Families come in many forms. In every family, whatever the form, there are layers of stories. Some parts of the story are beautiful; others are not.
This is true of every family everywhere. Trust me on this. You may well believe your family is the messiest and most dysfunctional of them all, but it isn't.
Families are complex because existence is complex. History is complex. Loss and grief and addiction are complex. People do the best they can with the tools and awareness they have at the time, and sometimes the best any of us can do is admittedly pretty terrible. All this to say: every family has broken spots. Every family is an ever-changing work in progress.
The older I get, the more interested I become in knowing more about the historical context of my own ancestors. In my experience, there seems to be a direct correlation between developing an awareness of my family's history and my ability to be more graceful with the other people in the tree.
As you set about your own genealogical adventures, be sure to watch for shimmers of light. Within every family are individuals who sparkle and stories that encourage. Tucked away in the pages of an old scrapbook or in the recesses of great-grandmother's mind, there are inspiring stories worth noting. Stories of resilience, hope, and ingenuity.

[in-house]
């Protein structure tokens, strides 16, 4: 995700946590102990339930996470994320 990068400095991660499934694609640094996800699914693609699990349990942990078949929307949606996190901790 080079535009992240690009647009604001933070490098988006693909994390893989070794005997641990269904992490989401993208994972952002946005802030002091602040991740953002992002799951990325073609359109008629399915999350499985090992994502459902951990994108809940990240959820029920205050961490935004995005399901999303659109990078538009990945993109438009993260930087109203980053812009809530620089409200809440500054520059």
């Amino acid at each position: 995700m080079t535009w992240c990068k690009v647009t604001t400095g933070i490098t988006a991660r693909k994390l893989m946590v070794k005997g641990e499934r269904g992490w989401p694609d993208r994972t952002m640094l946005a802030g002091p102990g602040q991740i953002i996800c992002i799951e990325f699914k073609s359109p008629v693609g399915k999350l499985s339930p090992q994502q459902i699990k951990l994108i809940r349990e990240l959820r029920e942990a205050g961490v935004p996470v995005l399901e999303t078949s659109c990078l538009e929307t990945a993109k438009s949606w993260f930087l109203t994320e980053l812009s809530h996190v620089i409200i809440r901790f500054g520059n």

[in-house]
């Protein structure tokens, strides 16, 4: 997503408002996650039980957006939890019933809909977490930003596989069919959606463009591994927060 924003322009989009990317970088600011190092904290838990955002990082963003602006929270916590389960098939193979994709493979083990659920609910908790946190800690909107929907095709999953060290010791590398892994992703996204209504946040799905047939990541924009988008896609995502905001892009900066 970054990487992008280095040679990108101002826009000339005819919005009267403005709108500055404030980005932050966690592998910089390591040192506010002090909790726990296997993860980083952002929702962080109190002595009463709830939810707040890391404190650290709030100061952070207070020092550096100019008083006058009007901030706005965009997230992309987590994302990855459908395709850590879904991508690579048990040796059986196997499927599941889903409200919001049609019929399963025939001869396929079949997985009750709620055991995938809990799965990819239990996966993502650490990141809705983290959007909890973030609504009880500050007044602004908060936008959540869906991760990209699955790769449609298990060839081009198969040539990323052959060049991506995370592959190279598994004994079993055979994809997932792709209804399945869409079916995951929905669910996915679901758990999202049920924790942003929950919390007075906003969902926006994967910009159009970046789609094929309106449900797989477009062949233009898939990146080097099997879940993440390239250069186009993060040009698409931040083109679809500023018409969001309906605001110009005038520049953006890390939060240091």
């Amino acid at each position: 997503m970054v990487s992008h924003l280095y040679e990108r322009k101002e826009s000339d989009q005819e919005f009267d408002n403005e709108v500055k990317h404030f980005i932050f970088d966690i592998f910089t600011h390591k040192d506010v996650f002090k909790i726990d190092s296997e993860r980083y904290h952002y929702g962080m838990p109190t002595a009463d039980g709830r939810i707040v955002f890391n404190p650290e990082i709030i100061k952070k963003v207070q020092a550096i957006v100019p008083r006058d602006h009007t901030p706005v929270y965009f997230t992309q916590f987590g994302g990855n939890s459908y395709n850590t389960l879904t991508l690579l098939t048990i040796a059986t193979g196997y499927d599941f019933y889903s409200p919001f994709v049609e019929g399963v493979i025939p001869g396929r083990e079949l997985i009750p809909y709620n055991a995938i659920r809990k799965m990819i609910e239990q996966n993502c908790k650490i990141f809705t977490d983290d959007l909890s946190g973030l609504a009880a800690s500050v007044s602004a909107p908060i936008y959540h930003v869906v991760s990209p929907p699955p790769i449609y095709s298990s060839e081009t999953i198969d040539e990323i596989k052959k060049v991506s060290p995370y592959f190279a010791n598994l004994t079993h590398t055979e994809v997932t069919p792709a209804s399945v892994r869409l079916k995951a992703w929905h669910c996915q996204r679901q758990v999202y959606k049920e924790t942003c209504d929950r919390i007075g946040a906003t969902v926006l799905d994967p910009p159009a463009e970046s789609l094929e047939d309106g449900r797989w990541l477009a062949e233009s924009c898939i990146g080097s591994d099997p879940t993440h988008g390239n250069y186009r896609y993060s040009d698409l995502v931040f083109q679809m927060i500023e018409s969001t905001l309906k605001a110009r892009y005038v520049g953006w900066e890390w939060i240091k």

I recently witnessed a shimmer of light sparkling from a branch of my family's tree. I was on a gravel road near Klinger, Iowa, at the time. Justin's family was hosting their big Thanksgiving gathering and my mom, Pam, and I joined the fun.
Fascinatingly, my boyfriend Justin was raised only a few miles from where my mom's mom, Grandma Verona, grew up! After dinner, Justin, his brother (Brian), Mom and I headed out to try and locate Grandma's childhood home. On our brief road trip, we stopped by the congregation in which my grandma was raised. It is a Missouri Synod Lutheran Congregation in rural Klinger.
As we pulled into the church parking lot, the sun was setting and the sky was full of pinks and purples. The landscape was flat and quiet. A few homesteads dotted the landscape. The view felt similar to what it was probably like when Grandma was a young girl.
We stepped into the church. A sense of connectedness permeated my bones. I had never been there, but it felt familiar. The spirits of my ancestors had been nurtured and developed in that place. In the corner of the narthex, we saw a beautiful display of confirmation photos archived since the congregation's beginning. It didn't take us long to track down Grandma's confirmation class. It was a powerful ancestral moment and a profound highlight of the Thanksgiving weekend.
The holidays provide time and space to listen, ask questions, and record stories. It's a season in which to honor all the stories and people that paved the way for the present. The goal isn't to pass judgment on any chapters of your story. It's to listen and to share … to be emboldened by stories of perseverance … to treasure the gift of lessons learned.
Take your time as you travel along the genealogical trail, and don't be afraid to travel on some gravel roads now and then. Sometimes it's the best route home.